Reproduction of the non-native fish Lepomis gibbosus (Perciformes: Centrarchidae) in Brazil
Rangel E. Santos, Tayara P. Silva, Igor V. Chehayeb & André L. B. de Magalhães


Minas Gerais is the fourth largest Brazilian state, and has an estimate of 354 native fish species. However, these fish species may be threatened, as this state has the highest rank of fish introductions reported for Brazil and South America. As one from the total of 85 non-native species detected, Lepomis gibbosus was introduced in the 60s to serve both as foragefish and to improve sport fishing. In this study, we evaluated the establishment of L. gibbosus in a shallow lake in the city of Ouro Preto, Doce River basin, state of Minas Gerais, Southeastern Brazil. We collected fish with fishing rods every two months from March 2002-February 2003. Fragments of gonads from a total of 226 females and 226 males were obtained and processed following standard histological techniques; then 5-7μm thickness sections were taken and stained in hematoxylin-eosin. Besides, for each specimen, the biometric measurements included the standard length (SL) and body weight (BW); and the sex ratio was obtained. The reproductive cycle stages were confirmed by the distribution of oocytes and spermatogenic cells. The type of spawning was determined by the frequency distribution of the reproductive cycle stages and ovarian histology. Based on the microscopic characteristics of the gonads, the following stages of the reproductive cycle were determined: one=Rest, two=Mature, three=Spawned for females or Spent for males; males and females in reproduction were found throughout the study period. Post-spawned ovaries containing oocytes in stages one (initial perinucleolar), two (advanced perinucleolar), three (pre-vitellogenic), four (vitellogenic) and post-ovulatory follicles indicated fractionated-type spawning in this species. The smallest breeding male and female measured were 4.6 and 4.9cm standard length, respectively, suggesting stunting. The sex ratio did not vary between males and females along the year and bimonthly, being 1:1. Moreover, L. gibbosus appears to be at stage three of biological invasion: establishment through reproduction. We suggest to deliver information about “non-native species” through lectures in schools, colleges/ universities, NGOs, government and environmental agencies in the cities and villages, in order to try to prevent environmental degradation by the introduction of non-native fish such as L. gibbosus in the region. We also recommend high fines for redhanded, and the import ban of non-native fish species to the region.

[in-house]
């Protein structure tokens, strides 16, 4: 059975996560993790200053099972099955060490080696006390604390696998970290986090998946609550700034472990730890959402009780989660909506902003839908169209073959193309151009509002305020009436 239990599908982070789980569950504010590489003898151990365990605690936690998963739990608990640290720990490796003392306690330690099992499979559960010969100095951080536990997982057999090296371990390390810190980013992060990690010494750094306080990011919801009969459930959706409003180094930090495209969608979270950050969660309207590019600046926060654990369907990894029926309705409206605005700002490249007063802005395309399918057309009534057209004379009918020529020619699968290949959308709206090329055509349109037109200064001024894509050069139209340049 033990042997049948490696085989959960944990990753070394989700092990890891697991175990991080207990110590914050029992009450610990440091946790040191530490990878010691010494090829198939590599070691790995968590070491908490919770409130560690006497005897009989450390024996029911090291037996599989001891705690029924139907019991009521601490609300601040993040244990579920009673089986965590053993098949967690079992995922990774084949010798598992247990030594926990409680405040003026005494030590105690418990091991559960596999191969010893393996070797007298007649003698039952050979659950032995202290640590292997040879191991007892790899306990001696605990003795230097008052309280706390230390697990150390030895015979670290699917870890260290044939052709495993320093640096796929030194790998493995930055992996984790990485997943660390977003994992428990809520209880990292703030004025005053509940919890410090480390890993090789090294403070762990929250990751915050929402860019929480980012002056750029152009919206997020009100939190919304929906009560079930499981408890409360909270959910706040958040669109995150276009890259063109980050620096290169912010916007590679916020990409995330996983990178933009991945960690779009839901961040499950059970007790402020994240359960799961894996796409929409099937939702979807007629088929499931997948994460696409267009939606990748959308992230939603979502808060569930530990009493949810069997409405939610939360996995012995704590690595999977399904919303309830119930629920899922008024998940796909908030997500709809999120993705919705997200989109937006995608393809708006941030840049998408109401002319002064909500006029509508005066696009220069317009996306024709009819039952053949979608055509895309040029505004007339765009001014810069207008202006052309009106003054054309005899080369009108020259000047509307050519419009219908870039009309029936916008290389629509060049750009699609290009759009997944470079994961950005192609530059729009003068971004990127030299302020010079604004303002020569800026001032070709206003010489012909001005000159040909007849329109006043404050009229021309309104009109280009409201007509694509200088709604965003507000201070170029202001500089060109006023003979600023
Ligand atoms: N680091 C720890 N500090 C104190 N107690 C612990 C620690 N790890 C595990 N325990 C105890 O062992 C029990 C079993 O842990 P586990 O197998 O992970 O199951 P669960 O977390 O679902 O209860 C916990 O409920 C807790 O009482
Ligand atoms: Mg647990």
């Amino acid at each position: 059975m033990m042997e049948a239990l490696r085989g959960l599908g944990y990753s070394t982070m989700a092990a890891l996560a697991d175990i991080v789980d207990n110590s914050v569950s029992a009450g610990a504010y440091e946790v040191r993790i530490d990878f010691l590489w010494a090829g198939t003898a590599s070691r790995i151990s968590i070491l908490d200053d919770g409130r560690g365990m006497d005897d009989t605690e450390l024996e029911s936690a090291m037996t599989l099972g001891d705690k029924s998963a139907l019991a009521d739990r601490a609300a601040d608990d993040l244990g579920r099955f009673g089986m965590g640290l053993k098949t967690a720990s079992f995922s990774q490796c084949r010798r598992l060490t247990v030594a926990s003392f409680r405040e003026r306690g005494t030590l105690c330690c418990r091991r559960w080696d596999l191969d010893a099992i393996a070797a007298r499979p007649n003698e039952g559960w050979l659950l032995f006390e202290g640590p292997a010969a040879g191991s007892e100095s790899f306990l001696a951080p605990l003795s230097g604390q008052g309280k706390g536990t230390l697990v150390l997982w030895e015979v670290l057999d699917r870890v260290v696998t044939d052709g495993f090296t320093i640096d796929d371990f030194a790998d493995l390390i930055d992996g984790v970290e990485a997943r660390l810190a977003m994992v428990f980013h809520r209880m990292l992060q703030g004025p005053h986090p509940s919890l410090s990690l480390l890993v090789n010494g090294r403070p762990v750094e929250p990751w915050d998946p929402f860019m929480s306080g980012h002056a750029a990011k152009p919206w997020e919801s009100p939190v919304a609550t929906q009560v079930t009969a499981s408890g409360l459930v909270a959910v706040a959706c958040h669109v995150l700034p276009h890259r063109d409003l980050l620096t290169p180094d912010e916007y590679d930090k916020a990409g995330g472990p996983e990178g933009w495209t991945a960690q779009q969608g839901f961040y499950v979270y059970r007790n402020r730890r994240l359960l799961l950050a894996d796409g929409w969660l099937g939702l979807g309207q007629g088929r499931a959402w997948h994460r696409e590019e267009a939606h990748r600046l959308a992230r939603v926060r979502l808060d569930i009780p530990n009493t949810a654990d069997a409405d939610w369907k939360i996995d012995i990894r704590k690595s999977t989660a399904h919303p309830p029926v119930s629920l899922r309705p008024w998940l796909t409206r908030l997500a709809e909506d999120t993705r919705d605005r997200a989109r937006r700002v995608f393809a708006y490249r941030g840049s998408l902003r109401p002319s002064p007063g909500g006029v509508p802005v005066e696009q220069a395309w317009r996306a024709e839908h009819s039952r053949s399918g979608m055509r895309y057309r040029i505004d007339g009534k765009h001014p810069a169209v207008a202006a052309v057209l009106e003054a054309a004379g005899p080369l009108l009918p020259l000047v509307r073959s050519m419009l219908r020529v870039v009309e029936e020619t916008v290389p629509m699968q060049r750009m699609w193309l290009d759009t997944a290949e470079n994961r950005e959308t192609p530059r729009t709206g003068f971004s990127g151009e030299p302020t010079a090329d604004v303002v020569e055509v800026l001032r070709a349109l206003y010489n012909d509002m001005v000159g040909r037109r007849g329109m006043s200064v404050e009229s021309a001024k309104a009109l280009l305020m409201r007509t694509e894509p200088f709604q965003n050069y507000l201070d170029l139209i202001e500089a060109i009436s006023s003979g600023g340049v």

Se analiza el establecimiento del pez introducido Lepomis gibbosus en una laguna natural de la ciudad de Ouro Preto, Cuenca del Rio Doce, provincia de Minas Gerais, región sureste de Brasil. Cada dos meses se realizaron muestreos con anzuelo y línea, entre marzo 2002-febrero 2003 y se capturaron 226 hembras y 226 machos. Se encontraron hembras y machos en actividad reproductiva durante todo el muestreo. Ovarios con signos de desove con oocitos de diferentes tallas y folículos post-ovulatorios indicaron la puesta parcial para L. gibbosus. La hembra y macho en reproducción más pequeños tenían entre 4.6cm y 4.9cm de longitud, que caracteriza el enanismo. La proporción sexual fue 1:1 y no presentó diferencias bimensuales ni anuales. De las cinco fases del proceso de bioinvasión, se confirmó que L. gibbosus se encuentra en la fase tres, llamada establecimiento a través de la reproducción. Se sugiere aclaración sobre la temática “especie foránea” para evitar la degradación del ambiente con la introducción de peces foráneos en la región.